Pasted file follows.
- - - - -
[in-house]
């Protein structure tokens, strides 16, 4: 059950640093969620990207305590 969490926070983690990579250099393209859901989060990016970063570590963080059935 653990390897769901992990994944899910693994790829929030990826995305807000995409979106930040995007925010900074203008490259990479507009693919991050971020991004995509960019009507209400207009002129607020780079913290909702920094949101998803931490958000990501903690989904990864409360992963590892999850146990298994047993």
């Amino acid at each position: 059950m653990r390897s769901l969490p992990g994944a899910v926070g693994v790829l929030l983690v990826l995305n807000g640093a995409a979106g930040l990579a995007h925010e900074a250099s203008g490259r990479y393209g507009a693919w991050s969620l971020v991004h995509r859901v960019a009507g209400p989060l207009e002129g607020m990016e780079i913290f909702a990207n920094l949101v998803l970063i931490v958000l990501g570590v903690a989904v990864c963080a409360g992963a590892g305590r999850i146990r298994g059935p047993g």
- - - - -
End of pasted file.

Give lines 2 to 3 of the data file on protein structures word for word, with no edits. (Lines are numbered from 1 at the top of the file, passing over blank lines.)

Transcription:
């Protein structure tokens, strides 16, 4: 059950640093969620990207305590 969490926070983690990579250099393209859901989060990016970063570590963080059935 653990390897769901992990994944899910693994790829929030990826995305807000995409979106930040995007925010900074203008490259990479507009693919991050971020991004995509960019009507209400207009002129607020780079913290909702920094949101998803931490958000990501903690989904990864409360992963590892999850146990298994047993």
């Amino acid at each position: 059950m653990r390897s769901l969490p992990g994944a899910v926070g693994v790829l929030l983690v990826l995305n807000g640093a995409a979106g930040l990579a995007h925010e900074a250099s203008g490259r990479y393209g507009a693919w991050s969620l971020v991004h995509r859901v960019a009507g209400p989060l207009e002129g607020m990016e780079i913290f909702a990207n920094l949101v998803l970063i931490v958000l990501g570590v903690a989904v990864c963080a409360g992963a590892g305590r999850i146990r298994g059935p047993g």